The Need to Stop Micromanaging Our Kids

Can we get an “AMEN“?

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5 Responses to “The Need to Stop Micromanaging Our Kids”

  1. EdibleTorah Says:

    Wow. Crickets.

    Well, I give a qualified “amen”. But I want to acknowledge that it’s harder than it looks (not micromanaging) and parents are dis-incented from trying. My oldest needed a lot of handholding, academically. We didn’t do her homework for her, but there was a lot of oversight to ensure the homework got done, and that the concepts were understood.

    On the one hand, we could have just let it be, and she’d get the grades she got. But what we encountered year after year were teachers who didn’t know she didn’t know the material. The answer was always the same: “Oh, but she’s such a good kid. She’s so nice in class. She supports the other students. Everyone really responds to her”

    “Yes,” we’d respond, “but she can’t add.”

    You may think it’s impossible in this day for teachers to be unaware, but grades are now formed by composites of classroom participation, homework, etc. And after about 2nd grade, “homework” means “is there writing on the paper”, not “is it done correctly”. Homework is checked in class with everyone checking their own answers and making notes. So it takes several months for a kid who really doesn’t understand to show up on the radar. Before that it just looks like someone who doesn’t test well.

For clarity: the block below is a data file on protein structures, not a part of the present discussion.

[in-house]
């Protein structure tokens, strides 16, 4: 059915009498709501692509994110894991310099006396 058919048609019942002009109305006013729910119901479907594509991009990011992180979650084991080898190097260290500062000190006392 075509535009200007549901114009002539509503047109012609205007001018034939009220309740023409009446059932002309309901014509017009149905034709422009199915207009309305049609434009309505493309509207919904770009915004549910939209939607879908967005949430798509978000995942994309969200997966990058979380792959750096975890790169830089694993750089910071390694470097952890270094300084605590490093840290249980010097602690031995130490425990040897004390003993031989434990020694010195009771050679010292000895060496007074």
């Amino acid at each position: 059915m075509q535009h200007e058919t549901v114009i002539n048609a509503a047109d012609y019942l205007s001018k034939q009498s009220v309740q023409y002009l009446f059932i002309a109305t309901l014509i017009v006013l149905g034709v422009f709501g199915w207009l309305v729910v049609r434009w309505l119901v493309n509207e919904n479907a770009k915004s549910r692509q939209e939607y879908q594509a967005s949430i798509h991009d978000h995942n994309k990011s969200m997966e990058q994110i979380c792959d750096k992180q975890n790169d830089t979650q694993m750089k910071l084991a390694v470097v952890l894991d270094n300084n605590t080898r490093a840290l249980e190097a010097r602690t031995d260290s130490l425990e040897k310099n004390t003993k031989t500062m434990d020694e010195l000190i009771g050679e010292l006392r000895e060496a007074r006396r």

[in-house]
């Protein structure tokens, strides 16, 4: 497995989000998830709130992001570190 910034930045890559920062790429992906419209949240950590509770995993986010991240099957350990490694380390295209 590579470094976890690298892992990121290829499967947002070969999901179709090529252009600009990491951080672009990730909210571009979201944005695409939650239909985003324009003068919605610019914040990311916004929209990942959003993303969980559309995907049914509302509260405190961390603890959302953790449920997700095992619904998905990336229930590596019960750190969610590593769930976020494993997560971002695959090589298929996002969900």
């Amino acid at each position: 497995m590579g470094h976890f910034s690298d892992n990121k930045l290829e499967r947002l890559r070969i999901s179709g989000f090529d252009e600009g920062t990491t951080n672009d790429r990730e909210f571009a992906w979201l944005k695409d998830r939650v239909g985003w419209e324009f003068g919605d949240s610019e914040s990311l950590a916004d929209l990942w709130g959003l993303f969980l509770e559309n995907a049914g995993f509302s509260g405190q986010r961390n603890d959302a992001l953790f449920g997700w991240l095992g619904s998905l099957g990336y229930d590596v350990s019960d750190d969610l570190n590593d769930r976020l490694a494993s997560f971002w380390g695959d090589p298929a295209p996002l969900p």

By February the teachers would realize what we were talking about, but by then it was more or less too late. By 4th grade we’d seen the pattern enough to know we had to take a more active hand. Tutors when we could, but more often just working with her A LOT to ensure she knew it.

    Micromanaging? I would probably have to say so. But the incentive to back off (ie: that she would acquire the ability to handle it herself) was just not apparent.

    • the Rebbetzin Says:

      Ok, let’s clarify: you are not micromanaging. you are guiding with much needed help. there is a HUGE difference. micromanaging IMHO is taking over for them when they are perfectly capable of doing it themselves. What you are doing is providing the guidance and direction (and yes some hand holding) needed in order for your daughter to be successful. SO different from micromanaging.

  2. Chris Says:

    *chirp* *chirp*

    I am one of those parents that tries to do as little as possible to manage my kids. that being said, there is a time and place to manage (like your situation above). what drives me batty however is when parents micromanage playtime. umm….what happened to letting the kids figure out how to entertain themselves?

  3. surflife Says:

    Amen and I will chuck in a Hallelujah just for good measure!

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